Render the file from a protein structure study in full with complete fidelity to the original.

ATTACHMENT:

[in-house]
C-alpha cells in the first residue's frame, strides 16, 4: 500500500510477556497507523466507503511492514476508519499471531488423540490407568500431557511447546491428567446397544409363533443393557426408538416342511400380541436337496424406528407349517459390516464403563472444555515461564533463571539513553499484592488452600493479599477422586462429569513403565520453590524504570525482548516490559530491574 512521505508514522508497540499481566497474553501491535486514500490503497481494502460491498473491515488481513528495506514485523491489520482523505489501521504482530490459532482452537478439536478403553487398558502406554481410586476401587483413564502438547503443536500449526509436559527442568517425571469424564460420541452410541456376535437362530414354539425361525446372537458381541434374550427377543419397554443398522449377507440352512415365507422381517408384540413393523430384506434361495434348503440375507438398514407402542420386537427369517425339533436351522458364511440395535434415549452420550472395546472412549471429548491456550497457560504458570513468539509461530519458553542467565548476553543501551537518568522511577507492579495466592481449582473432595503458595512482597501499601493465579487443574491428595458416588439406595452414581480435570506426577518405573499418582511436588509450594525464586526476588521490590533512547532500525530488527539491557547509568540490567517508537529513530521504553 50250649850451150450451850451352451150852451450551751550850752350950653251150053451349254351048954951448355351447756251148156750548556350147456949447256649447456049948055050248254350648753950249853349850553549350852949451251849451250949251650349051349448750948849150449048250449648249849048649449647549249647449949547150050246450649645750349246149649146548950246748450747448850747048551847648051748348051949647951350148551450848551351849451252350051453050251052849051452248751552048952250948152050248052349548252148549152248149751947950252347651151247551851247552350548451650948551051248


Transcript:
[in-house]
C-alpha cells in the first residue's frame, strides 16, 4: 500500500510477556497507523466507503511492514476508519499471531488423540490407568500431557511447546491428567446397544409363533443393557426408538416342511400380541436337496424406528407349517459390516464403563472444555515461564533463571539513553499484592488452600493479599477422586462429569513403565520453590524504570525482548516490559530491574 512521505508514522508497540499481566497474553501491535486514500490503497481494502460491498473491515488481513528495506514485523491489520482523505489501521504482530490459532482452537478439536478403553487398558502406554481410586476401587483413564502438547503443536500449526509436559527442568517425571469424564460420541452410541456376535437362530414354539425361525446372537458381541434374550427377543419397554443398522449377507440352512415365507422381517408384540413393523430384506434361495434348503440375507438398514407402542420386537427369517425339533436351522458364511440395535434415549452420550472395546472412549471429548491456550497457560504458570513468539509461530519458553542467565548476553543501551537518568522511577507492579495466592481449582473432595503458595512482597501499601493465579487443574491428595458416588439406595452414581480435570506426577518405573499418582511436588509450594525464586526476588521490590533512547532500525530488527539491557547509568540490567517508537529513530521504553 50250649850451150450451850451352451150852451450551751550850752350950653251150053451349254351048954951448355351447756251148156750548556350147456949447256649447456049948055050248254350648753950249853349850553549350852949451251849451250949251650349051349448750948849150449048250449648249849048649449647549249647449949547150050246450649645750349246149649146548950246748450747448850747048551847648051748348051949647951350148551450848551351849451252350051453050251052849051452248751552048952250948152050248052349548252148549152248149751947950252347651151247551851247552350548451650948551051248